If you see a carpet of beetles in your back yard, you might be looking at blister beetles.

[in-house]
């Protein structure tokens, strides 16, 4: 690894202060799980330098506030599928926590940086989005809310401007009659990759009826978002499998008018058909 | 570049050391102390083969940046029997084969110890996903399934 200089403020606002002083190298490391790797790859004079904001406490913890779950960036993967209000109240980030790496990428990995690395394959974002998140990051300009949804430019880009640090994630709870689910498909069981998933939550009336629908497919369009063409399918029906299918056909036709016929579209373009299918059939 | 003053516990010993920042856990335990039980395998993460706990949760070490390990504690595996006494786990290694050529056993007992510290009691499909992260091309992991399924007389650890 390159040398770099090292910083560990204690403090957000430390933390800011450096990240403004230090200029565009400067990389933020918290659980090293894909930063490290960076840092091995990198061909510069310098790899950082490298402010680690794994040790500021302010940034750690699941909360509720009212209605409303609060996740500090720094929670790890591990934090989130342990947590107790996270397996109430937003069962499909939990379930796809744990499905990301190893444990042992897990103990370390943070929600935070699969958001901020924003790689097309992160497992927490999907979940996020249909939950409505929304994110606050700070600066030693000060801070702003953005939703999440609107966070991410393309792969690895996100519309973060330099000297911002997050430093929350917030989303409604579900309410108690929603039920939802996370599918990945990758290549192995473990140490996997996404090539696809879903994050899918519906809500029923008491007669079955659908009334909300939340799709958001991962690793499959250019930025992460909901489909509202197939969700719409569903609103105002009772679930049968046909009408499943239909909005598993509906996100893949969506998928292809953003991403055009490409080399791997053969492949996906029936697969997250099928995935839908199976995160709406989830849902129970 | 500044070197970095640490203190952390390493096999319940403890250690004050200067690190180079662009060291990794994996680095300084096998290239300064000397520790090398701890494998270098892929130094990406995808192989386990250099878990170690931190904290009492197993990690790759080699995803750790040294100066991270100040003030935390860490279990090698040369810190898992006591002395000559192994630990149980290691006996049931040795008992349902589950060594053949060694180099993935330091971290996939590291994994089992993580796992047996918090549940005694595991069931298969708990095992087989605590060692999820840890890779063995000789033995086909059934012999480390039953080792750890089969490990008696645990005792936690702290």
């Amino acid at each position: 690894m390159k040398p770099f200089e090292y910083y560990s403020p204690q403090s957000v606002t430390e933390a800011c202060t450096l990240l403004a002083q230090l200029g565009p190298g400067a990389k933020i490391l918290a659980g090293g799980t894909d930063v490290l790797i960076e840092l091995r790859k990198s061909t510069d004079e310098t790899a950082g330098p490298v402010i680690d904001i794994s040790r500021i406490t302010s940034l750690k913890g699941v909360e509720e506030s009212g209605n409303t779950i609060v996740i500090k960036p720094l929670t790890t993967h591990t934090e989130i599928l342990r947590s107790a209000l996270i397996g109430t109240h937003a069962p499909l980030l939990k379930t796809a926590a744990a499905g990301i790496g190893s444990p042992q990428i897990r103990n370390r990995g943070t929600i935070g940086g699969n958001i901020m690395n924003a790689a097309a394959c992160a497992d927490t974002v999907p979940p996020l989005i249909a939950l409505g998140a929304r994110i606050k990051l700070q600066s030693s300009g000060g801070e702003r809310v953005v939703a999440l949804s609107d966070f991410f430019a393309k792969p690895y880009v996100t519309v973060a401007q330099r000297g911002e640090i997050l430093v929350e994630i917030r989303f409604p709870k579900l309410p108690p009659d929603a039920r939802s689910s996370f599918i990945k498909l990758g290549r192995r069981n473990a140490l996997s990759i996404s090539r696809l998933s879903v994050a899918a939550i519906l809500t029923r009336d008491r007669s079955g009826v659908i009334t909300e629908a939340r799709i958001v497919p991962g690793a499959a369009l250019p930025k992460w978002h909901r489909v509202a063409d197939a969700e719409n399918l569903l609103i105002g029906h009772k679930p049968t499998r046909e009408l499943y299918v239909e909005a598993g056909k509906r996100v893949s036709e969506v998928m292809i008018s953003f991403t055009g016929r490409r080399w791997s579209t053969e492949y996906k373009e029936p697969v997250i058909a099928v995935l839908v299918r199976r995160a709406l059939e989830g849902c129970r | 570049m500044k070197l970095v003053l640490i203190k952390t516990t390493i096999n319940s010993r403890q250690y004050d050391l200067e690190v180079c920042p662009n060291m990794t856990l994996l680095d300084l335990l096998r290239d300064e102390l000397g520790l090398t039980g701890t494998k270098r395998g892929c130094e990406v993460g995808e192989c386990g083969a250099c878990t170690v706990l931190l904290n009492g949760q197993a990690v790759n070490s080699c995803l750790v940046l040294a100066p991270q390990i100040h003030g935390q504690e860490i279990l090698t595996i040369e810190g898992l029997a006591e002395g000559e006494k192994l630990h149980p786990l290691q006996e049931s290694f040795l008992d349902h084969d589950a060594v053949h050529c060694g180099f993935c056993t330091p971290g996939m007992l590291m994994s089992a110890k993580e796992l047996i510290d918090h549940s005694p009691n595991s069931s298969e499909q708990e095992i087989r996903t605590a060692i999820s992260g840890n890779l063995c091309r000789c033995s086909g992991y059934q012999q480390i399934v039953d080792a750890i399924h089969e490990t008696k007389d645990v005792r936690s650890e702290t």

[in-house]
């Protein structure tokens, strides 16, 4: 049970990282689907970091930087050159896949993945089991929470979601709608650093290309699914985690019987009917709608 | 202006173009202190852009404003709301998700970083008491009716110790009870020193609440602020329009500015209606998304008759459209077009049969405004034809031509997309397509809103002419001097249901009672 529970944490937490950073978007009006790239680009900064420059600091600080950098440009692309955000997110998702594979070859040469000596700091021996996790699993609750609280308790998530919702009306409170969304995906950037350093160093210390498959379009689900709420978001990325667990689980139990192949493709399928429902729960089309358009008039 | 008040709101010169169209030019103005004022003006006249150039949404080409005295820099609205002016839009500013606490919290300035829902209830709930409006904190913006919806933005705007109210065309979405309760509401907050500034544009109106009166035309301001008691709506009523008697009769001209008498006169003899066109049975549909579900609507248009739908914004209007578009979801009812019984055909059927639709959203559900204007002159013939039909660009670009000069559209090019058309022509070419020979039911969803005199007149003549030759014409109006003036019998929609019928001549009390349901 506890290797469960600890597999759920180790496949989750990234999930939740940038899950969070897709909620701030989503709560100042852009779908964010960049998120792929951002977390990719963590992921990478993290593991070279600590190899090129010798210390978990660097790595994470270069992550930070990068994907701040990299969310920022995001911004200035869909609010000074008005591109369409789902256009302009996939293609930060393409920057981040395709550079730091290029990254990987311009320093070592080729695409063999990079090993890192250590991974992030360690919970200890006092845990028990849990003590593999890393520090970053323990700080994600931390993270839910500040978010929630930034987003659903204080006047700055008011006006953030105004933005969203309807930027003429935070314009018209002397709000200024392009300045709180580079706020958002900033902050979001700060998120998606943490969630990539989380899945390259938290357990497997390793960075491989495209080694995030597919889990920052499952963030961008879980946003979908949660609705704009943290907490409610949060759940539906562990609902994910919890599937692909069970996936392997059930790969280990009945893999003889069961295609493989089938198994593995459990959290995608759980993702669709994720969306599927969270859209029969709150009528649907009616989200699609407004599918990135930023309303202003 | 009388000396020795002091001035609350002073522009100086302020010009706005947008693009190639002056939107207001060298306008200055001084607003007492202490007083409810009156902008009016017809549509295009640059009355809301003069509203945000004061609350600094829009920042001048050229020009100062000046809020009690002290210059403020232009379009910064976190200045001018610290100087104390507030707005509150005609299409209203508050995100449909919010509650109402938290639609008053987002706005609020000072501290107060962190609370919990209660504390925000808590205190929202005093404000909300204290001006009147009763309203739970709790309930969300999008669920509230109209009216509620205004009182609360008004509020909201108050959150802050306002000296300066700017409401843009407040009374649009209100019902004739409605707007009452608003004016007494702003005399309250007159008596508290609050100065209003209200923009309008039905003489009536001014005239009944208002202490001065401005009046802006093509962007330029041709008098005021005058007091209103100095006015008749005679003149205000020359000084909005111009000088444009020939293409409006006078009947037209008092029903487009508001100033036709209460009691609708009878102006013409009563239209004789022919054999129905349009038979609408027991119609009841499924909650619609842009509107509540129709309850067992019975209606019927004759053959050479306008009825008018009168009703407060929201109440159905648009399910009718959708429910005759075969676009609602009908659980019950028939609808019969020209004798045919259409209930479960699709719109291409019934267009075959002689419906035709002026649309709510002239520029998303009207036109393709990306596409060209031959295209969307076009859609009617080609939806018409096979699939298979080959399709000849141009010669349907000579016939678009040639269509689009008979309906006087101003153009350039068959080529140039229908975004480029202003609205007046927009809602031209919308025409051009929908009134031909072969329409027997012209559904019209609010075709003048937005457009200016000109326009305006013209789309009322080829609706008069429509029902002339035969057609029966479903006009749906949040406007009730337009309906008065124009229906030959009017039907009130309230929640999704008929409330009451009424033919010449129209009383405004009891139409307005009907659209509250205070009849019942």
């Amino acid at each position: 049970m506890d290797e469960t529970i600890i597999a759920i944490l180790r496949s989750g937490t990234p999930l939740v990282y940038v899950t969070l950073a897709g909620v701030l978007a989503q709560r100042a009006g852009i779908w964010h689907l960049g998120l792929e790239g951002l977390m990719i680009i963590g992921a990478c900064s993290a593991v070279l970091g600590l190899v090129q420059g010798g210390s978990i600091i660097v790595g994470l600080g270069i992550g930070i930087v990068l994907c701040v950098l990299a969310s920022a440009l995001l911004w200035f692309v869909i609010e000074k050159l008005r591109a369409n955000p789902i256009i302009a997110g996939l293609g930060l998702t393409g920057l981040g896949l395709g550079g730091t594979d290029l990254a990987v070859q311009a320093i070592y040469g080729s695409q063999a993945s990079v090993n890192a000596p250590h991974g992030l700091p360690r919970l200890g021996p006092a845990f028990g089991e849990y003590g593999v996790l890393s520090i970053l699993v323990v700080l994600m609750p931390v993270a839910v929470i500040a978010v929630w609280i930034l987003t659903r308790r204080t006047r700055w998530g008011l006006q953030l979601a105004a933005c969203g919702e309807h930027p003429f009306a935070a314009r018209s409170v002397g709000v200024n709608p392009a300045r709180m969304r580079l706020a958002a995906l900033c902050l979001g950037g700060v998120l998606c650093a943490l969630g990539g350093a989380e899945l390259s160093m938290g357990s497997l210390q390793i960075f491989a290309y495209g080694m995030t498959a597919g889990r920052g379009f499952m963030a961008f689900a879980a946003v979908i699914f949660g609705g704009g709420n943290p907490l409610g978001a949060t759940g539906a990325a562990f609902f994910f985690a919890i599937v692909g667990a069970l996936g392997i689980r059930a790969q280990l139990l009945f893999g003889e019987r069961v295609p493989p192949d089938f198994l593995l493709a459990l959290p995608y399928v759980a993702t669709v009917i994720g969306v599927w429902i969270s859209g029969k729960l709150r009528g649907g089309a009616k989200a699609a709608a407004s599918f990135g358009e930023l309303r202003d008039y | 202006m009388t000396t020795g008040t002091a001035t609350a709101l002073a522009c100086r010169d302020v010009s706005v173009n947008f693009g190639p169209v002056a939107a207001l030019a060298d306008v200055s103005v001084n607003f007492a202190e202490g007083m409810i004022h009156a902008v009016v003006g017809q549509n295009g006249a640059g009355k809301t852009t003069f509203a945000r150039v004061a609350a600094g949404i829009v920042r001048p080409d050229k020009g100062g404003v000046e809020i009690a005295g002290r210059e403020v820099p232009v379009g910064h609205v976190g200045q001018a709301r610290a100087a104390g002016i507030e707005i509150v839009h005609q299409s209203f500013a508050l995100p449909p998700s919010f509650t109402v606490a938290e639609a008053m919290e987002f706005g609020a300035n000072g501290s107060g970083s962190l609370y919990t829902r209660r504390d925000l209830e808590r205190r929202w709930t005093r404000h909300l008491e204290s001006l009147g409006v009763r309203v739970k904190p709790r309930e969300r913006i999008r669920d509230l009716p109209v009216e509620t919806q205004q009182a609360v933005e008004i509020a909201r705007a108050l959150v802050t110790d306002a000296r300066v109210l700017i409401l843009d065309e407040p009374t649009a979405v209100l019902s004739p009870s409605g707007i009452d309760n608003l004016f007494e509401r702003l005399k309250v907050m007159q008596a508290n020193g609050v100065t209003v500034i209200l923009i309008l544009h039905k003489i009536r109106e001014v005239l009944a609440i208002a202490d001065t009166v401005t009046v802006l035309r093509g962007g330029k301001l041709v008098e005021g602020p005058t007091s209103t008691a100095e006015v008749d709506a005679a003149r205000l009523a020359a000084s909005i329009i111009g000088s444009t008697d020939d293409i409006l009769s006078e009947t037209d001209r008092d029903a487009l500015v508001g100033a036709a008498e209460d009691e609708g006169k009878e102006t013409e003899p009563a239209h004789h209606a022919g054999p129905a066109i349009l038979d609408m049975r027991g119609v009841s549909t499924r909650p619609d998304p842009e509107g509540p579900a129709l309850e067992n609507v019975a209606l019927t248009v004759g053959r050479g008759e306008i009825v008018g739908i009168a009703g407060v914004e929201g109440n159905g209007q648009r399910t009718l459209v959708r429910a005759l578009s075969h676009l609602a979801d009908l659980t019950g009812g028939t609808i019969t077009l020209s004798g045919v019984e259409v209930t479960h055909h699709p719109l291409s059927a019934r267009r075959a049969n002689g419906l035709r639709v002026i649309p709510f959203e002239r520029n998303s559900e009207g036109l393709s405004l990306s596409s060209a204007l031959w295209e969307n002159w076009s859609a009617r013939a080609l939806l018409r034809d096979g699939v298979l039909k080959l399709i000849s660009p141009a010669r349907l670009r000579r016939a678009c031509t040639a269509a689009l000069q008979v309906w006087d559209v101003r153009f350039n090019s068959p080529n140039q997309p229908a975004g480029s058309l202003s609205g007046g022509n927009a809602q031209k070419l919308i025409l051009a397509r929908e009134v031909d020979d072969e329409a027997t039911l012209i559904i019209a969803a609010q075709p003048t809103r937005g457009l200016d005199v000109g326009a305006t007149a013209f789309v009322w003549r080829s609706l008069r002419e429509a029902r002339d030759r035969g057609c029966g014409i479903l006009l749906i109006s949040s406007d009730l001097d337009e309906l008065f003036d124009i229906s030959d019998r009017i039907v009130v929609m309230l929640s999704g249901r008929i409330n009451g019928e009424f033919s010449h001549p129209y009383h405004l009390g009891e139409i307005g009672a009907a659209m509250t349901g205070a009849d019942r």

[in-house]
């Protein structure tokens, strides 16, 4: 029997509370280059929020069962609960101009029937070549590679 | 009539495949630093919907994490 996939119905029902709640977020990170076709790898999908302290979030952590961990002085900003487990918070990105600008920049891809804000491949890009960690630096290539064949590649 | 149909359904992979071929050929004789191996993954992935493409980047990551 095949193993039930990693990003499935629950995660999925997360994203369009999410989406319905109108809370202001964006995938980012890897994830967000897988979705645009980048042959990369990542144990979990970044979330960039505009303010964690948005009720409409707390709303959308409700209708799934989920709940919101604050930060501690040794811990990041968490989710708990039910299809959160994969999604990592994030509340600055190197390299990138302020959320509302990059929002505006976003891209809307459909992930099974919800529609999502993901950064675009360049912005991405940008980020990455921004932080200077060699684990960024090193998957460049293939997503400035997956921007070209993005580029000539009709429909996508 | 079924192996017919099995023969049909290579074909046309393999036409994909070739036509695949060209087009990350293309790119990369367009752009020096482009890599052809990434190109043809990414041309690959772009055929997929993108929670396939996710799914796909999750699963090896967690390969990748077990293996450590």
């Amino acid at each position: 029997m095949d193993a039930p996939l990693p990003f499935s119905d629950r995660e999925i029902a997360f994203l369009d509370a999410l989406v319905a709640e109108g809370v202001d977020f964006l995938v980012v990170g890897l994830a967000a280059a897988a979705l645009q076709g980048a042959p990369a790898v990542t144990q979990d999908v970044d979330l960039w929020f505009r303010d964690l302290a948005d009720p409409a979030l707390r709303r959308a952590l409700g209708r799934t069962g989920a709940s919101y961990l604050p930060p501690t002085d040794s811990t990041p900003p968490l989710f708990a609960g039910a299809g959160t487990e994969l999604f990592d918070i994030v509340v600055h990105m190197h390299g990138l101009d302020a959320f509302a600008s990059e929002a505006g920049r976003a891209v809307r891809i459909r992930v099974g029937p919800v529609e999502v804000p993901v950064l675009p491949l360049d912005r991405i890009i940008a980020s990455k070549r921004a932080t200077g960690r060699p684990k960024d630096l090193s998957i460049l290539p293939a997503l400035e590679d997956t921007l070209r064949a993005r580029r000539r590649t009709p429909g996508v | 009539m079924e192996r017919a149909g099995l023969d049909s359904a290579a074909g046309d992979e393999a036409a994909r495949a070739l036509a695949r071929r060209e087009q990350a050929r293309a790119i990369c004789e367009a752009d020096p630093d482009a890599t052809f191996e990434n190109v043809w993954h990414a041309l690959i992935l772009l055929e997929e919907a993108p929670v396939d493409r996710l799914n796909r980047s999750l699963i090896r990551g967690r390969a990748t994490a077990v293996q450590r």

If you see a carpet of beetles in your back yard, you might be looking at blister beetles. In front of our high tunnel planting in early July we saw a carpet of what looked like lightening bugs right outside the door. Even though the soil elsewhere was dry, the high tunnel is irrigated and the soil around it was moist. The carpet of beetles that emerged from the ground turned out to be striped blister beetles. Blister beetles can be striped or solid and vary by species in shape, size (3/8 to 1 inch long) and color (solid gray to black or with paler wing margins, metallic, yellowish-striped or spotted). Most have long, cylindrical, narrow bodies that have heads that are wider than the first thoracic segment so they look like they have a neck. Species of blister beetles have chewing mouthparts and devour leaves, flowers, buds and fruit from many vegetable and ornamental plants such as tomatoes, potatoes, beans, cabbage, beet, eggplant, corn, peas, onions and hostas. We noticed the day after we observed the carpet of striped blister beetles by the high tunnel, they disappeared. When the beetles emerge in swarms in late June or July they can do a lot of damage. If you don’t catch them at that point, they may scatter and not be as much a problem in the garden – of course this does not console you if they have eaten all of the leaves from your tomatoes. Care should be taken to not handle these beetles. Their bodies contain a toxin, cantharadin, which can cause blisters to form on the skin. Make sure to wear gloves if you pick them off of plants. Beetles are difficult to control with pesticides. From what we have observed with the striped blister beetles, the damage is quickly done and the culprits dissipate afterward. Blister beetles are also a concern to forage crop producers. Swarms that feed on leaves of legumes, like alfalfa may contaminate feed. Animals, particularly horses, ingesting beetle-contaminated feed become extremely ill and may die. No bug is all bad, however, and blister beetles are no exception. The blister beetles overwinter as grubs in the soil and emerge to feed and lay eggs. The larval stages of some species are beneficial since they feed on grasshopper eggs. So look on the bright side. Your tomatoes may have been hit hard by blister beetles, but at least you won’t have as many grasshoppers to worry about!